And just as there are plenty of people who hate Aaron Sorkin’s style, there are plenty of people who hate hysterical realism (including James Wood, the critic who coined “hysterical realism”). Enjoying either one, I think, depends on your ability to savor the sheer whoosh of the plot and overlook the cartoonish thinness of the characters.

Sorkin’s screenplays are as simple-minded about human nature as they are knowing about everything else. This isn’t a fatal flaw as far as I’m concerned — I could probably count the number of non-thin characters in, say, Alfred Hitchcock movies on the fingers of one hand. The difference is that Sorkin thinks he has urgent things to say about human nature. Like Hitchcock, he’s something of a Freudian, maybe the last true Freudian in Hollywood. This means that if you’re a protagonist in one of his movies, you have one (1) unhealable wound that explains everything about you.

There’s Molly Bloom, hellbent on success because her father pushed her to ski as a girl, and there’s Billy Beane, hellbent on success because his baseball career fizzled out, and there’s Steve Jobs, hellbent on success because his father put him up for adoption as a baby. Most egregiously, there’s the young, earnest Tom Hayden, who admits midway through “The Trial of the Chicago 7” that he became a radical in part to say “fuck you” to his father, because of course that’s why he risked his life in Mississippi and co-authored the Port Huron Statement, because he’s in an Aaron Sorkin movie.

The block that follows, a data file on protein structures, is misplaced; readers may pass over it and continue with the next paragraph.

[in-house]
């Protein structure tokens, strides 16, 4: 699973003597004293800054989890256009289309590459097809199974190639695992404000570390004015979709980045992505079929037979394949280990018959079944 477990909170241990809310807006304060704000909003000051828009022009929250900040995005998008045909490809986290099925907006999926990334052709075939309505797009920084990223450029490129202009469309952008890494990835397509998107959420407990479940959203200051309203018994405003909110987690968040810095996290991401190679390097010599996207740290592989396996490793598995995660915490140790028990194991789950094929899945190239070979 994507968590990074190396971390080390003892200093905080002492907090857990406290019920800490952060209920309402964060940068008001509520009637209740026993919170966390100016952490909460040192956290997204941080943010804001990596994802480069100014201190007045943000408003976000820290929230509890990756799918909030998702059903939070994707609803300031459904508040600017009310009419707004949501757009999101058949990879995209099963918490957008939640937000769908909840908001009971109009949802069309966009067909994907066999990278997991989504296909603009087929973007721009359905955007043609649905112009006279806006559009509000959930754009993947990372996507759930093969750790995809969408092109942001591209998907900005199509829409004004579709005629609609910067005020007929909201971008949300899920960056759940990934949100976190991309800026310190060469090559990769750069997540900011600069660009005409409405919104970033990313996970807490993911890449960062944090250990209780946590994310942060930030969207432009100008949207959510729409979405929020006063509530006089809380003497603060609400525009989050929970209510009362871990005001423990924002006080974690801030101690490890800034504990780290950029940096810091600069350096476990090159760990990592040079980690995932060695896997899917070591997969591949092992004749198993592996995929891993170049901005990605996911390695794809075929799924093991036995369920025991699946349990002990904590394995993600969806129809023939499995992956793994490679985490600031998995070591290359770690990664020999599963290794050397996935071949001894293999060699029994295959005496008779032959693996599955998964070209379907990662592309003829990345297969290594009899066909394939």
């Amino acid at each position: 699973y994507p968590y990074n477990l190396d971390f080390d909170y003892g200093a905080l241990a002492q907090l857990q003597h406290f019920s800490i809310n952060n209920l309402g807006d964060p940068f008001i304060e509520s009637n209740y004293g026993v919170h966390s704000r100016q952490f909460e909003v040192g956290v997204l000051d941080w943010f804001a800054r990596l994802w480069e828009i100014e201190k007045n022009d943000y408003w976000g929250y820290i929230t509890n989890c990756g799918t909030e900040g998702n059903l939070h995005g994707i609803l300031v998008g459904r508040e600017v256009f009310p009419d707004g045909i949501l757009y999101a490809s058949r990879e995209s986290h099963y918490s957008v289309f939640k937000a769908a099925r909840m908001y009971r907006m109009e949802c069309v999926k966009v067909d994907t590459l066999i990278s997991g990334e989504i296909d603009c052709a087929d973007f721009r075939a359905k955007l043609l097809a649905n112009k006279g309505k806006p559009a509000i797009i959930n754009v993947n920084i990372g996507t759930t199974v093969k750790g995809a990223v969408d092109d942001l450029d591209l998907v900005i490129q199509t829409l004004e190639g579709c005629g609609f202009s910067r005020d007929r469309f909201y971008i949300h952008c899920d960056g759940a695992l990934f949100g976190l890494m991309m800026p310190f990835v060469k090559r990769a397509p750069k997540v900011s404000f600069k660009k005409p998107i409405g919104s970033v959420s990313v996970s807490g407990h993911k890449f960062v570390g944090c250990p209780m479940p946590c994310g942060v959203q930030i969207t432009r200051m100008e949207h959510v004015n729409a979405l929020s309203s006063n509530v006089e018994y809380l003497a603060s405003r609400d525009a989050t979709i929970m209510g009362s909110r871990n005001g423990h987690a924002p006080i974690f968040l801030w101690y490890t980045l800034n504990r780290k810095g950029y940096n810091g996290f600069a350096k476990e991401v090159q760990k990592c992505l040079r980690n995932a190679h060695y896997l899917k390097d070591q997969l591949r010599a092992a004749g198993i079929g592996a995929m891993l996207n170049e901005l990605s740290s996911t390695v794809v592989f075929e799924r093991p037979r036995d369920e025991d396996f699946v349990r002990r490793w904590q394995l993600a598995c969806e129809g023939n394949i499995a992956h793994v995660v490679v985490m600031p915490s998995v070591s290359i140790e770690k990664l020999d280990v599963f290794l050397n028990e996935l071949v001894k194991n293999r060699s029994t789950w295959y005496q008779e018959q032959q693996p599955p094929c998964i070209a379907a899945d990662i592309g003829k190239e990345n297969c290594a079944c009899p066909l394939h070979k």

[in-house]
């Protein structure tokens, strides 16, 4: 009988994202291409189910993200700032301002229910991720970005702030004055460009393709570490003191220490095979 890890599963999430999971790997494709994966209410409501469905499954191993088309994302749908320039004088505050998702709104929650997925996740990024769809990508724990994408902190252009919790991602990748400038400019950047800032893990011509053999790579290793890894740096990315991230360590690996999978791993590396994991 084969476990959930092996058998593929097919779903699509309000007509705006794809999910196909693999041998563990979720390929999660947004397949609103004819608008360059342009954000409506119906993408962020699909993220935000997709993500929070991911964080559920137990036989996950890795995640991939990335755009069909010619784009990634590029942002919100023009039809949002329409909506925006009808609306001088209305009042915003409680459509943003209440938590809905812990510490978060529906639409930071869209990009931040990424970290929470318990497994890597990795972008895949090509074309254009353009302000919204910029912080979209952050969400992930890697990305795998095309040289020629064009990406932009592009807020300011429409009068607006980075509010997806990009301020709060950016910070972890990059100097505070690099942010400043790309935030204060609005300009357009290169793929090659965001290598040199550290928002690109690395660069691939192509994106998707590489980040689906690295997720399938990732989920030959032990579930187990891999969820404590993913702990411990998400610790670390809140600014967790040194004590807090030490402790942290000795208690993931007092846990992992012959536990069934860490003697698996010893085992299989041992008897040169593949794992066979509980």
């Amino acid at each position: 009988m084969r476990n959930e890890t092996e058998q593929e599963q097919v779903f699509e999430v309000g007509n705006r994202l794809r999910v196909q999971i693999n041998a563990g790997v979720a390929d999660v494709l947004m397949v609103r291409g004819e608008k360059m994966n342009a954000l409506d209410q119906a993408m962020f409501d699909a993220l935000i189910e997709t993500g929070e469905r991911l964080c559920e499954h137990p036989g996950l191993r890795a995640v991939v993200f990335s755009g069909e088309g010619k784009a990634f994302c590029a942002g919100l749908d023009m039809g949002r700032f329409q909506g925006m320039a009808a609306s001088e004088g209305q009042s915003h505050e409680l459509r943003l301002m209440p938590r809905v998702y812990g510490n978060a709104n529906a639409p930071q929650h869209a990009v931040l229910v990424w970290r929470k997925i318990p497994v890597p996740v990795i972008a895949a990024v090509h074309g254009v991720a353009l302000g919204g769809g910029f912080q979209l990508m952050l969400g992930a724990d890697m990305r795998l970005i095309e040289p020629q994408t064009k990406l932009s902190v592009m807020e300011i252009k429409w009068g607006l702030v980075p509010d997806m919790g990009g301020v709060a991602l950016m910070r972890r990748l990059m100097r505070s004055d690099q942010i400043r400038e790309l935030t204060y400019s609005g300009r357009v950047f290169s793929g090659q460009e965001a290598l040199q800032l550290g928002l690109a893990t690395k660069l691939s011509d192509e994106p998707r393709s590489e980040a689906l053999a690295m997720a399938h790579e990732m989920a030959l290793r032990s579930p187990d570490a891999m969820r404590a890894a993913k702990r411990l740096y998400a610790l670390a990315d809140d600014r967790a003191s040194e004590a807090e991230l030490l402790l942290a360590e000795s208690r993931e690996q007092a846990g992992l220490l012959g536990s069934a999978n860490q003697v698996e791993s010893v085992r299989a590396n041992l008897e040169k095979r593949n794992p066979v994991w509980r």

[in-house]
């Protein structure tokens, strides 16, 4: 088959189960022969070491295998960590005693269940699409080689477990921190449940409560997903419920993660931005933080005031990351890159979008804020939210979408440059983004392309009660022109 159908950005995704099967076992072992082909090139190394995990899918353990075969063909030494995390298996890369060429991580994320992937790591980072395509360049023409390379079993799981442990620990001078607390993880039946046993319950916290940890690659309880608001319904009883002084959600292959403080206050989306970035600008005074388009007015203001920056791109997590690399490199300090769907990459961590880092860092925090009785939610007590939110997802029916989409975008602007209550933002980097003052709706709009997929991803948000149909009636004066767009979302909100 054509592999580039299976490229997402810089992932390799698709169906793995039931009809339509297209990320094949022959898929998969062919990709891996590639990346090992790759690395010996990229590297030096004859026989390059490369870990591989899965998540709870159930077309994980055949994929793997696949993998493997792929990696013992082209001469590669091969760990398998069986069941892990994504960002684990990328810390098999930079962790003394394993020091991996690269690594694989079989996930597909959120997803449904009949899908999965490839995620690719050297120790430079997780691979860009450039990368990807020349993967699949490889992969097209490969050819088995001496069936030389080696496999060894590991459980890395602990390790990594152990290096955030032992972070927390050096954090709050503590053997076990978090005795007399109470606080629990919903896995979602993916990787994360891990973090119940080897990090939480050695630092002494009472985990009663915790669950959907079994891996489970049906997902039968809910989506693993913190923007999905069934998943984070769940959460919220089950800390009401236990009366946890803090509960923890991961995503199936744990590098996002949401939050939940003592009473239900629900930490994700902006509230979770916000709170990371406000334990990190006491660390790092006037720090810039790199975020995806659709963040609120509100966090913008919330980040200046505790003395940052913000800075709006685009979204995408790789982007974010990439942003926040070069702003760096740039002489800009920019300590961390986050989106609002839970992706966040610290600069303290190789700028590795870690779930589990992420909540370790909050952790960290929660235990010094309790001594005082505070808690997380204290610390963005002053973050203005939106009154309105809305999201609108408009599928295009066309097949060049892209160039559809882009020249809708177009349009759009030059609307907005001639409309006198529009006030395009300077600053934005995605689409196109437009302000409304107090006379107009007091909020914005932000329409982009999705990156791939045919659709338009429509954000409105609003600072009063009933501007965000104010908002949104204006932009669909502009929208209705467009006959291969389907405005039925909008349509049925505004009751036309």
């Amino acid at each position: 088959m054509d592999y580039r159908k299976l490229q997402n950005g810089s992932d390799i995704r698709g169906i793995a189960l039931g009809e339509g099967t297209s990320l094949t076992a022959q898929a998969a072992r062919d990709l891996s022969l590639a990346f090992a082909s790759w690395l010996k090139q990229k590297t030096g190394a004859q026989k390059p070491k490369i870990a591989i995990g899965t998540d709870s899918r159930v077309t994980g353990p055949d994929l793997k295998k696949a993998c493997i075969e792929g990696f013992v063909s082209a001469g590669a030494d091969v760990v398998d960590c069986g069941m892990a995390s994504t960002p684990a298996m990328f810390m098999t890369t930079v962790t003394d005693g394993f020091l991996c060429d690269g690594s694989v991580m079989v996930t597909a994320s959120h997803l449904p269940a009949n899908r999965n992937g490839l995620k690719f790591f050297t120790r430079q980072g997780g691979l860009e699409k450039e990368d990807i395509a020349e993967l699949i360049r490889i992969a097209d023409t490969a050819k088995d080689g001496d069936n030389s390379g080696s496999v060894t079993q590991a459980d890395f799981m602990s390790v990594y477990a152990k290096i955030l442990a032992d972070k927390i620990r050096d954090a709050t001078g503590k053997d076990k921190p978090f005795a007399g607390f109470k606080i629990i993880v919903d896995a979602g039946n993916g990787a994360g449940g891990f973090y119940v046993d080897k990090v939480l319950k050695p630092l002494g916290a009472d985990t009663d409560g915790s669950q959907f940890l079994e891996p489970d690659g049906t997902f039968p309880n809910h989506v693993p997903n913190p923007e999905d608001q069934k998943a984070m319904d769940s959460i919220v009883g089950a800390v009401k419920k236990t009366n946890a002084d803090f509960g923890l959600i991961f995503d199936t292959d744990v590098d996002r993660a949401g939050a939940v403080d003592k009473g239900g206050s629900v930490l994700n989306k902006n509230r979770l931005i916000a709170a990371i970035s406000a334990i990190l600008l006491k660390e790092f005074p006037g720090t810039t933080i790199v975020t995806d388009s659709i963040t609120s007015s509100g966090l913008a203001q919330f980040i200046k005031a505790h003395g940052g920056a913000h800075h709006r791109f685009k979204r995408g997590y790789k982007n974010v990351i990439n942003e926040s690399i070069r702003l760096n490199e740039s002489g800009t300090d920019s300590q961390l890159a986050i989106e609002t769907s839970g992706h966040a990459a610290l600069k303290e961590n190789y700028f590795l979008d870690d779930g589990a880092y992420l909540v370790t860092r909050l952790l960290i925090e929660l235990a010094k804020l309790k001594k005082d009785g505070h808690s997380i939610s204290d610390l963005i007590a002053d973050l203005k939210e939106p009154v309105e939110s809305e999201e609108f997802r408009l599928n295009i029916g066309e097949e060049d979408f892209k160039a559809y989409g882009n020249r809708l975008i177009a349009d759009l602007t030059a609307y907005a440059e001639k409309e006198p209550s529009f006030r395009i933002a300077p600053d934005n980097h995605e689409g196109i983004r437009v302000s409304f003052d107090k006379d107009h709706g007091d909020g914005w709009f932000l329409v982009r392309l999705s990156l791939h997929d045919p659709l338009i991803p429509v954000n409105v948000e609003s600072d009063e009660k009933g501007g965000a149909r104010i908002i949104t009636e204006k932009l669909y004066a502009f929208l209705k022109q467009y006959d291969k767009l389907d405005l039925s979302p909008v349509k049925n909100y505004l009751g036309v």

One of the few Sorkin leads with no discernible Oedipus complex is Mark Zuckerberg. Mark Zuckerberg is also, not coincidentally, one of the only Sorkin leads who’s also an interesting character. This has a lot to do with Jesse Eisenberg’s acting and David Fincher’s directing, but credit where credit is due: “The Social Network” is the rare Sorkin script that doesn’t explain its protagonist to death (rewatching the film for the first time in years, I noticed that Mark is one of the only characters who never talks about his family).

The film begins and ends with Mark brooding over his ex, Erica, the idea perhaps being that he founded Facebook to win her back. But in between, we’re allowed to stray pretty far from this facile explanation: we see Mark writing code for its own sake, flirting with his new glamorous lifestyle, and, most often, smirking because he knows he’s the smartest guy in the room. Erica is his Rosebud, but only in the sense that a crappy old sled was Charles Foster Kane’s: she explains everything but nothing.

“The Social Network” taught Sorkin the wrong lessons. It’s a zeitgeisty movie, bursting with important subject matter, but it’s also laugh-out-loud funny, and its funniest scenes (Larry Summers politely telling the Winklevoss twins to piss off, Sean Parker folding under pressure when the cops come) have nothing to do with the zeitgeist.

Since then, however, Sorkin has doubled down on true stories and relevant themes, and he may very well parlay them into another Oscar. At this point, he’s probably pretty set in his ways, but I wish he’d make a noir, or a stoner flick, or maybe a sex comedy. Something where the script is under no obligation to be important and can just be good.

Jackson Arn is the Forward’s contributing art critic.